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‘Return to native expertise to combat climate crises in Bangladesh’

Coinciding International Day for Disaster Risk Reduction, experts say uneven development is leading to floods, disasters in Bangladesh

SM Najmus Sakib   | 13.10.2021
‘Return to native expertise to combat climate crises in Bangladesh’

DHAKA, Bangladesh 

Even as natural disasters, be that floods or cyclones have become a regular feature in Bangladesh, experts have called for adopting indigenous knowledge to protect lives and properties.

Speaking to Anadolu Agency coinciding with the International Day for Disaster Risk Reduction on Wednesday, Shahriar Hossain, an environment expert, said enhancing adaptation capacity is the strongest weapon to avoid natural calamities.

“We have to change and update the housing pattern in the disaster-prone regions. And, to build physical infrastructures in a way so that those can protect lives and property, including cyclones in coastal regions, floods in plain land, and landslides in hilly areas,” he said.

A World Bank report published earlier this month said that salinity, rising sea levels, and other adverse climate impacts have the potential to displace as many as 13.3 million people in the coastal areas of Bangladesh by 2050.

According to the International Institute for Environment and Development (IIED), families in rural Bangladesh spend as much as $2 billion a year to prevent climate-related disasters or repairing damages, which is 12 times the amount the country receives in aid to mitigate climate change effects.

Hossain, who is also the general secretary of Environment and Social Development Organization, said rampant housing and development activities destroying wetlands and water bodies are resulting in waterlogging and flooding in rainy seasons.

He said instead costly affair of dredging rivers, it was necessary to reclaim the grabbed rivers and wetlands, besides updating the drainage system in cities.

“We still don’t have long-term research with a large frequency of data, action research, and in-depth studies to support our loss and damages in global platforms, and to design an adaptation plan. We have some projections based on hypotheses,” Hossain added.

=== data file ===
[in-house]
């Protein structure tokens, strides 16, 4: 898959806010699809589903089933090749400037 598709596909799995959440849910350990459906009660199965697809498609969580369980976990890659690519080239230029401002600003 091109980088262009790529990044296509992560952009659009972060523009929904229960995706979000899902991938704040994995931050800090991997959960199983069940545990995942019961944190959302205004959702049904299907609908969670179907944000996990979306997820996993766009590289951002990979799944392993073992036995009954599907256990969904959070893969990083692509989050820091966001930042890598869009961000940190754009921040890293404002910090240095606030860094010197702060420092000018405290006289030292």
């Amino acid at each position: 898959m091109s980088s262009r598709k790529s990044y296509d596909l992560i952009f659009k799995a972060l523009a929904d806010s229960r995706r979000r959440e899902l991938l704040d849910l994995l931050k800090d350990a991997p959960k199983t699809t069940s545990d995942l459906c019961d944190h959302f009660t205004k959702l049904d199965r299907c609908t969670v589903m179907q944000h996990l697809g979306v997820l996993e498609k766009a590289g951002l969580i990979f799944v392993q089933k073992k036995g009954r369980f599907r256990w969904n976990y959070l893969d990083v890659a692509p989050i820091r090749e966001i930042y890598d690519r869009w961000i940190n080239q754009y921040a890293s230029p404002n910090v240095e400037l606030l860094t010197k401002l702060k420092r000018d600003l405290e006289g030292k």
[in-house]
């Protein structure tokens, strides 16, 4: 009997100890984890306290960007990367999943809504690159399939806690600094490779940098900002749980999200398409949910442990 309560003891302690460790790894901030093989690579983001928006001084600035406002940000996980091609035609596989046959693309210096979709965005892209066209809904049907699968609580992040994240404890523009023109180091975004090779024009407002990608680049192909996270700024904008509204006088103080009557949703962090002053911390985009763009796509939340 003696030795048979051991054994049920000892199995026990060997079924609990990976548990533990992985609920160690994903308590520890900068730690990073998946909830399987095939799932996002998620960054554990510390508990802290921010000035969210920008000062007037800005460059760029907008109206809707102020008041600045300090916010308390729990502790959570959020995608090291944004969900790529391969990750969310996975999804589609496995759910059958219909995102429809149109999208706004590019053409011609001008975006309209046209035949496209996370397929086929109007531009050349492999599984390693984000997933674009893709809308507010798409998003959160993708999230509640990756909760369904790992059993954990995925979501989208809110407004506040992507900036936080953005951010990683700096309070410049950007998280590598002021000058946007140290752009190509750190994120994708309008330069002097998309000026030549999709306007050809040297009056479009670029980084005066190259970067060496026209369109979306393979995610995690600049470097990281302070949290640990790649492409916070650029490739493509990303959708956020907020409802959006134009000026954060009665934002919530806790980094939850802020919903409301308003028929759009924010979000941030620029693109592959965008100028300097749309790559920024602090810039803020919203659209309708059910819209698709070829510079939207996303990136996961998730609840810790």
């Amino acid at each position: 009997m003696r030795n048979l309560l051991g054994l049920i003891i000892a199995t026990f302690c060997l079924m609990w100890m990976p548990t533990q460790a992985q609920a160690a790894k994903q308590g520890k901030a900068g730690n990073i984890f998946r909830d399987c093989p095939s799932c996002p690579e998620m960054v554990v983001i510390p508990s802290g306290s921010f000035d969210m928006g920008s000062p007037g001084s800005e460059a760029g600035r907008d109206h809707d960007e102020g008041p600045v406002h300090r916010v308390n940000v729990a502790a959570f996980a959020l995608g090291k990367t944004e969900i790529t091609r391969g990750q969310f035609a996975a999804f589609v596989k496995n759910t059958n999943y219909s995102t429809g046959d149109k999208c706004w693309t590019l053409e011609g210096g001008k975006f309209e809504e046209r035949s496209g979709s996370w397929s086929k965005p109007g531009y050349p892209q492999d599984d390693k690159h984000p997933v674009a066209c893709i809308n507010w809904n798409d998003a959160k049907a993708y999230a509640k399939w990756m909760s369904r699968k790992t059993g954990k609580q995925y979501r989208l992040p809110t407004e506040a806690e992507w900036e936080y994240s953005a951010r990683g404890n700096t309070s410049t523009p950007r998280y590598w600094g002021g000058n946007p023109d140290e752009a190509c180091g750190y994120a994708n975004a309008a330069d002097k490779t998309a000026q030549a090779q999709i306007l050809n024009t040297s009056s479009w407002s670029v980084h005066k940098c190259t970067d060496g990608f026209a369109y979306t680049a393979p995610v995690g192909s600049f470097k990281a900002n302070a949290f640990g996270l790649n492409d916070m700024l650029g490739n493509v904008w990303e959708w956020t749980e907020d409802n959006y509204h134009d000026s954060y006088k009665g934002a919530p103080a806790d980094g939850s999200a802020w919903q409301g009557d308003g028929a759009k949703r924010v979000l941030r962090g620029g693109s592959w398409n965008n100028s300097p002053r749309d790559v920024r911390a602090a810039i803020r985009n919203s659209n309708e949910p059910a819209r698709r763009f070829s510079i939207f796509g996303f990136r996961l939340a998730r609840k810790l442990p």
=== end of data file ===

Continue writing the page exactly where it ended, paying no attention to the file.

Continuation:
Restoration of water channels in key

Shafi Mohammad Tareq, a professor of environmental sciences, also urged for reviving indigenous techniques to prevent disasters.

“We find several houses and infrastructures in villages that were built using indigenous knowledge and are still fit for enduring climate disasters, including floods. But the recent houses and development infrastructures largely ignore it. We have to upgrade the adaptation technology using indigenous knowledge,” he said.

He said restoration of the water channels was needed to avoid unusual floods, adding that it will not involve a large-scale displacement as being presented in many reports.

Nasir Ud Doula, Secretary Bangladesh Climate Change Trust under the Environment Ministry, also emphasized action research.

“We are confident that we will hold our demands and situation of climate effect in global platforms, including in COP26 (26th UN Climate Change conference), and have the developed countries meet our demands, including the announcement of providing $100 billion for climate-vulnerable countries,” he said.

Bangladesh a model for the world

But the government believes that Bangladesh’s preparation for adaptation for risk reduction was a model for other countries.

Speaking to Anadolu Agency, Secretary in the Ministry of Disaster Management and Relief Md. Mohsin said Bangladesh's preparation for adaptation and disaster risk reduction is among the finest among countries.

“People in Bangladesh face displacement in several climate disasters. Almost 10,000 people have been displaced this year due to flood situations in the country, certainly in northern districts,” he said.

The official added that the government is also providing shelters to the climate change displaced people and is building houses for their rehabilitation with an updated method.

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